Enact a National Whistleblower Day

Recognize and honor the crucial contributions that whistleblowers have made to democracy

The U.S. Continental Congress passed America’s first whistleblower law during the height of the American Revolution on July 30th, 1778.

To honor this history, the first Congressional celebration of National Whistleblower Day took place in the U.S. Senate Kennedy Caucus Room on July 30th, 2015. It was a huge success.

Since then, the National Whistleblower Center has held an annual celebration to honor and celebrate the great contributions of whistleblowers. We are strongly advocating for July 30th to be permanently recognized as National Whistleblower Day, and we need your support.

Over the last few years, the National Whistleblower Center has worked to build bipartisan support for the issue of whistleblower protection. As an October 2020 poll from the Whistleblower News Network shows, both corporate and federal employee whistleblowers enjoy broad support from the American public. The desire to protect whistleblowers spans across political parties, with Democrats, Republicans, and Independents all favoring stronger protections for whistleblowers and Congress making whistleblower protection laws a priority. The poll also indicates a large segment of the voting population in the United States would be more likely to support a candidate for Congress who supports whistleblowers and the laws that protect them.

There is also strong bipartisan support for the issue of whistleblower protection in both houses of Congress. The U.S. Senate has passed a resolution each year since 2013 declaring July 30th “National Whistleblower Appreciation Day.” In 2019, the U.S. House also introduced a resolution to recognize the day.

The National Whistleblower Center believes it is important to honor whistleblowers and change the culture of retaliation that often destroys whistleblowers’ careers. We need your help in securing enactment of a law that would establish July 30th as National Whistleblower Day in perpetuity.

“That it is the duty of all persons in the service of the United States, as well as all other inhabitants thereof, to give the earliest information of wrongdoing to Congress or other proper authority of any misconduct, frauds or misdemeanors committed by any officers or persons in the service of these states, which may come to their knowledge.”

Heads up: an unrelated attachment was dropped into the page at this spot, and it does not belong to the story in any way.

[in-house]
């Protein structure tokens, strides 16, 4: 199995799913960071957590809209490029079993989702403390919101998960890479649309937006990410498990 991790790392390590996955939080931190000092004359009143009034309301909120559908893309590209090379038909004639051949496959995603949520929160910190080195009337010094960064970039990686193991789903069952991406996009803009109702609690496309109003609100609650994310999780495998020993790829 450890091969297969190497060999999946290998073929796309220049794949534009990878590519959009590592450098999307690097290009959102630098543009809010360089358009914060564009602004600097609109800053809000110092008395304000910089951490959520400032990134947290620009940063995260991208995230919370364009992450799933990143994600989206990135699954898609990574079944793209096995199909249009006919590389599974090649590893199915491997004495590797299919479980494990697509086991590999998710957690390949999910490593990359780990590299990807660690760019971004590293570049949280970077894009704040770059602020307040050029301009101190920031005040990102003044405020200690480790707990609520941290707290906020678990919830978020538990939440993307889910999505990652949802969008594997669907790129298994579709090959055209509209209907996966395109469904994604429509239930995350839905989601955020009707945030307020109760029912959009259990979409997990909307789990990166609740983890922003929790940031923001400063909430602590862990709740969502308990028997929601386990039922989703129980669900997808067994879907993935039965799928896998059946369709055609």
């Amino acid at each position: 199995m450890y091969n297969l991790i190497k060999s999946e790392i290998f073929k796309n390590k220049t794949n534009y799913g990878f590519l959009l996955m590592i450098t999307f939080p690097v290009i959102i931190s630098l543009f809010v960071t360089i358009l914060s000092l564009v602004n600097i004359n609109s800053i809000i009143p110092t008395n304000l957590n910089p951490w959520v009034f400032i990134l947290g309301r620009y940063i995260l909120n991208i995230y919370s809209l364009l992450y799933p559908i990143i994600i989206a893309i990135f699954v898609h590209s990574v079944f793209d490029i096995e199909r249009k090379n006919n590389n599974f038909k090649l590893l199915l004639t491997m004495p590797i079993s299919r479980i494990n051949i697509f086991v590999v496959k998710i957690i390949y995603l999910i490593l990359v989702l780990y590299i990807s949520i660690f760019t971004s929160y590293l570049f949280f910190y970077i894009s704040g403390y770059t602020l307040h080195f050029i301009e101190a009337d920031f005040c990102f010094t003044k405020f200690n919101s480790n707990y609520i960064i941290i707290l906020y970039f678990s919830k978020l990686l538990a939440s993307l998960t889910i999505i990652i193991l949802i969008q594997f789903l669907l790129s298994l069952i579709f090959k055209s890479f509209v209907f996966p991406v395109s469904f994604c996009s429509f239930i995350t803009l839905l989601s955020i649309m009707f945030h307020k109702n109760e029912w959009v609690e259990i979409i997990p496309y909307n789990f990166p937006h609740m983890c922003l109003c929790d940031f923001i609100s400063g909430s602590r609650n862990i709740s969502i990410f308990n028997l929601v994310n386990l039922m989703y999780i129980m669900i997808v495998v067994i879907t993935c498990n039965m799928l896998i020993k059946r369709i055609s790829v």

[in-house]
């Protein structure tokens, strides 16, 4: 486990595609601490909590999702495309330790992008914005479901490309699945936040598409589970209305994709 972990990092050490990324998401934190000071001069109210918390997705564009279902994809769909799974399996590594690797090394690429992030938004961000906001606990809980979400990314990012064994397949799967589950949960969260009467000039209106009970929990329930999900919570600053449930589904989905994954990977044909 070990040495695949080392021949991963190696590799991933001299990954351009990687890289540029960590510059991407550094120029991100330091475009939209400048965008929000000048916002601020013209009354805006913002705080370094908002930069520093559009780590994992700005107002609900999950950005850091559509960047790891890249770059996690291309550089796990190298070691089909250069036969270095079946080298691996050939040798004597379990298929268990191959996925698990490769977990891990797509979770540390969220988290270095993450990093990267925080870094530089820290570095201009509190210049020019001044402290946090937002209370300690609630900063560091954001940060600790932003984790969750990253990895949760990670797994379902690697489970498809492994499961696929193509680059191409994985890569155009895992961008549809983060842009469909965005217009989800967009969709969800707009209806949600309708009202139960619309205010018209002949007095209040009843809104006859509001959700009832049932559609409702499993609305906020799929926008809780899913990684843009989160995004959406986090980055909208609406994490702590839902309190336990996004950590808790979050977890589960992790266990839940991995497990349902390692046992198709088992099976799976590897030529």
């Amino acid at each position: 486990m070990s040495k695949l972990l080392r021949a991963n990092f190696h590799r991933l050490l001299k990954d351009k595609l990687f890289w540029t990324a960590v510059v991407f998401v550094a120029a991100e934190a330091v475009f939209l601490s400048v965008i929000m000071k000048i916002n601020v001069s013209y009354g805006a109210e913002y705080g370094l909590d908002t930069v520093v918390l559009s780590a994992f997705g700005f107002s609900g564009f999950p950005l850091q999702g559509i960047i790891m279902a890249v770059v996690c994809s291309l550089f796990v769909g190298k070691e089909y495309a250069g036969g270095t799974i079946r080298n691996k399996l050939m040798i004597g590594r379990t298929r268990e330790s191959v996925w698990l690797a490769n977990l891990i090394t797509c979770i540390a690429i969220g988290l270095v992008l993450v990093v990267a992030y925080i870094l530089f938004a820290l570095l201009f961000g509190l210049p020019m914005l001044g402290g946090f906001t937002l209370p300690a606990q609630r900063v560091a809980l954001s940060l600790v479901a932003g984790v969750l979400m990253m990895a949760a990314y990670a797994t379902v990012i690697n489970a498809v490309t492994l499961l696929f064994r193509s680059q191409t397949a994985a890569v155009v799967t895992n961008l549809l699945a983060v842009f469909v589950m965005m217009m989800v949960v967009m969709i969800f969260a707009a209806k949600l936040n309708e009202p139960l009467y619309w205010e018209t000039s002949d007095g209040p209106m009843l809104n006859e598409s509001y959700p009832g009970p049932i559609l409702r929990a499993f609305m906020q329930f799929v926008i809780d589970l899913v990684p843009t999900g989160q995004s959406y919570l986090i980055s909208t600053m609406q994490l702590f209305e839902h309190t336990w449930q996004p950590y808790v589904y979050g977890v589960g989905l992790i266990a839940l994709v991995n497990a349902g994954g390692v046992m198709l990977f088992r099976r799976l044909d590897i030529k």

First U.S. whistleblower law, unanimously passed on July 30, 1778 by the Continental Congress

National Whistleblower Day 2020

Due to the Covid-19 pandemic, the 2020 celebration was quite different compared to past events, leading to the first interactive virtual National Whistleblower Day conference.

This event allowed NWC to reach a larger audience and engage with speakers on the role of whistleblowers in tackling the great issues of our day: including police misconduct and racial injustice, mistreatment of workers on the front lines of the Covid-19 response, and climate chance.

Keynote addresses were given by Senator Chuck Grassley (R-IA) and Congresswoman Jackie Speier (D-CA). In a notable announcement and win for whistleblowers, Senator Grassley proposed new amendments to the False Claims Act to reverse two harmful setbacks.

Other speakers included Covid-19 whistleblower Jhonna Porter and police misconduct whistleblower Lorenzo Davis.


“With their words and actions, leaders have to make clear that whistleblowers are important and retaliation is not tolerated.”

Senator Chuck Grassley

The History of America’s First Whistleblower Law

As told by National Whistleblower Center Chairman of the Board, Stephen M. Kohn.

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